Crank Up the Strikeouts, the Leiter Statement, the Best Pitching Orgs, and Other Cubs Bullets

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Crank Up the Strikeouts, the Leiter Statement, the Best Pitching Orgs, and Other Cubs Bullets

Chicago Cubs

I never played the video game, so I had only a general notion of what ‘The Last of Us’ is about. I went into the premier of the show pretty dubious about yet another zombie show, but I gotta say, they definitely hooked me.

  • The most strikeout-y team in baseball in the 30-team era, but the Cubs’ lead will be threatened if they don’t crank up the strikeouts this year:
  • If you were wondering, the Cubs were almost exactly middle of the pack in raw strikeout totals last year, with 1383 strikeouts (tied with the Angels for 16th, one strikeout behind the Rays for 15th, and only eight strikeouts behind the Mariners at number 12). That is more than I was thinking, even knowing that the Cubs were sneaky good on the pitching side last year. I didn’t expect a lot of strikeouts, given the style of the staff.
  • The Cubs didn’t add a ton of strikeouts this offseason, necessarily, but you could imagine the raw total getting a bump with more innings from guys like Justin Steele and Hayden Wesneski (and even Jameson Taillon is a bump over guys like Kyle Hendricks and Wade Miley), and maybe even more strikeouts coming from the bullpen.
  • Speaking of strikeouts in the bullpen, one guy the Cubs might lose is Mark Leiter Jr., a reclamation arm who wound up a near-30% strikeout rate guy after the Cubs fully converted him to relief. He was DFA’d last week to make room on the 40-man for Eric Hosmer, and I’m not so sure Leiter will clear waivers and/or accept an outright assignment if he does clear waivers. It would suck to lose him from the org, but the fact that the Cubs are in a spot where they can risk losing someone like him – because they have so many young arms available *AND* because they have been so good at unearthing guys like Leiter in the first place – says a lot about the state of the org.

This is a good indication of where the Cubs are right now. Is Leiter an impact arm who could change the course of a season? No. But does he have potential value? Certainly. The bottom of the Cubs’ roster is just better than it once was. That doesn’t mean they’re world-beaters now; they still need impact talent to get to the top of the league. But depth matters as well. Rather than spending extra money on role players, it’s important to identify and develop quality under-the-radar additions like Leiter.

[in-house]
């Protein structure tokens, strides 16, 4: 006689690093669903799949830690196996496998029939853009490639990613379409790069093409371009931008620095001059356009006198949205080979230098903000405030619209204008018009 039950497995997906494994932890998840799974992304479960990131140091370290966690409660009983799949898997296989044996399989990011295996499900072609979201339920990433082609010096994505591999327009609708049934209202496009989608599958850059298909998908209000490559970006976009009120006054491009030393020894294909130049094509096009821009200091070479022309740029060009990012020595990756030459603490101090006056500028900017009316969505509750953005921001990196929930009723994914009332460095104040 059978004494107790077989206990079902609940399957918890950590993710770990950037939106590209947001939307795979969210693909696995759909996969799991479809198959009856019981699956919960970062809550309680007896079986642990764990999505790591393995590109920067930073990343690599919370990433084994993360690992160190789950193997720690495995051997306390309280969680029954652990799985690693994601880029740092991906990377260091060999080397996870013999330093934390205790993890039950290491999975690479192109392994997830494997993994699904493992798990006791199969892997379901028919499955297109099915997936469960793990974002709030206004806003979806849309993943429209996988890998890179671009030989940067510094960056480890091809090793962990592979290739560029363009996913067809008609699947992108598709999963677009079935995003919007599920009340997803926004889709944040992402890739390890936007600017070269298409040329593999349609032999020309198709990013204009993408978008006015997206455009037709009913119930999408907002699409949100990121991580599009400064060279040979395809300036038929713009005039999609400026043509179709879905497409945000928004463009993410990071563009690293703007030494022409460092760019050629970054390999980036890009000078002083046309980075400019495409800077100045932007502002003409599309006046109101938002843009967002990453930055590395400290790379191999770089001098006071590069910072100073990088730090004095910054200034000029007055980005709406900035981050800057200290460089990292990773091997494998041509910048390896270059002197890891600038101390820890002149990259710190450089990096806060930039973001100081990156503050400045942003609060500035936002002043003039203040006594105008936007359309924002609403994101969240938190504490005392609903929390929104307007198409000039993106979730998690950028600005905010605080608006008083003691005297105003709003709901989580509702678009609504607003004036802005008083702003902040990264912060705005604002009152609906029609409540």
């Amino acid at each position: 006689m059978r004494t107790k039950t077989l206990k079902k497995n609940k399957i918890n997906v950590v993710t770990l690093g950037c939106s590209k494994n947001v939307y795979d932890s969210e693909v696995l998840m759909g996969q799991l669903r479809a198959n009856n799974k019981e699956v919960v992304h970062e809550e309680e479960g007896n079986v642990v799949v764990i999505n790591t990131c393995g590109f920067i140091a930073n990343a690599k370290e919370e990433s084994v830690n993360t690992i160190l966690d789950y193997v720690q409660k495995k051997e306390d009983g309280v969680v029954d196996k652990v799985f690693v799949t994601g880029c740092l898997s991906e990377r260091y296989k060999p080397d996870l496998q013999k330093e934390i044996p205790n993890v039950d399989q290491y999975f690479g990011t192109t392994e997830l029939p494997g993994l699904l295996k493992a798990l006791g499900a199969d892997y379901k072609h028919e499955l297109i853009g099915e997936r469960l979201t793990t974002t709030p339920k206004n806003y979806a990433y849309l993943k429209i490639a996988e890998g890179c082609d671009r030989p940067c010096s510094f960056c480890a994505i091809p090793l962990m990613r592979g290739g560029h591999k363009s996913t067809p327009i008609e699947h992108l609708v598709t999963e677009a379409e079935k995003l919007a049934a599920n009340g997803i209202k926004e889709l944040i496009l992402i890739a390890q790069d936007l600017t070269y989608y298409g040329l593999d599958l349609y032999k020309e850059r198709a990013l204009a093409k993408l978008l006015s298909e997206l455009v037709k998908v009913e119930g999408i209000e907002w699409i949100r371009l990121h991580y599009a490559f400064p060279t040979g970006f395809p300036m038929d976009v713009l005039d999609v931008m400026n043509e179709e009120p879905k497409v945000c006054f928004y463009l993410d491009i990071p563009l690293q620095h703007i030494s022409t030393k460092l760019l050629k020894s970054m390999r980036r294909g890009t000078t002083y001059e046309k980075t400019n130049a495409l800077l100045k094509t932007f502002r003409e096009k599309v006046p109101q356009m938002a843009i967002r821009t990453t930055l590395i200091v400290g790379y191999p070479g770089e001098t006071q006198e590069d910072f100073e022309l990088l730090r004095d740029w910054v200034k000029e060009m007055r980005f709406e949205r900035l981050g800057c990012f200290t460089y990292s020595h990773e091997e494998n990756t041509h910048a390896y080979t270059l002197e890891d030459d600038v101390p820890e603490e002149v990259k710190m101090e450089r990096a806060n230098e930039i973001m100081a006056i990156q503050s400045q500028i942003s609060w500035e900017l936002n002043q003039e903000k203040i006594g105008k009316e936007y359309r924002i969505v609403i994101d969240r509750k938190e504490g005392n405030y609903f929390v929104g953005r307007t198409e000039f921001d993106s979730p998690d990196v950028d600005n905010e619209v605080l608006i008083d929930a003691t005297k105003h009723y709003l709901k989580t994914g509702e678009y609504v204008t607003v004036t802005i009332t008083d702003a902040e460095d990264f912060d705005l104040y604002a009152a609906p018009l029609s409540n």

Leiter made 31 relief appearances, and in 16 of those games, he got more than three outs. In years past, that type of pitcher would be absolutely vital for this team. But on this major-league roster, Keegan Thompson and Adbert Alzolay both look like they could fill those roles. There are also numerous Triple-A arms who could emerge as similar weapons. That the Cubs feel comfortable with potentially losing Leiter shows just how deep their pitching has become.

  • While I was looking at the team strikeout stats, I noticed something funny from last season: check out the teams whose ERA outperformed their FIP by the most: Dodgers, Astros, Mariners, Cubs, Guardians, Rays, Yankees. It’s a who’s who of “top pitching organizations,” and I instantly wonder if that’s a coincidence, or if the best organizations are good at maximizing results relative to performance (in addition to getting the good performances, themselves). I peeked at 2021 to see if the same thing was true, and although the top orgs still show up in the top 12-ish, it’s not quite as stark. Ditto 2019. Kinda feels like there might be something there. And here’s hoping the Cubs stay up in that top group going forward.
  • This is the best way to share that the Red Sox signed catcher Jorge Alfaro:
  • Alfaro was on the border of getting a clear big league back-up job or a minor league deal, and he wound up getting about as good of a minor league deal as you can get (in an org where he has a very good chance of making the roster):
  • That is to say, even if you would’ve preferred Alfaro as the Cubs’ third option over Dom Nuñez, I doubt Alfaro would’ve preferred the Cubs’ situation, where he was not going to beat out a healthy Yan Gomes or Tucker Barnhart, and the Cubs aren’t going to carry three catchers.
  • Oh, I hope this makes for jokes aplenty:
  • A fresh Onto Waveland pod:

Author: Brett Taylor

Brett Taylor is the Editor and Lead Cubs Writer at Bleacher Nation, and you can find him on Twitter at @BleacherNation and @Brett_A_Taylor.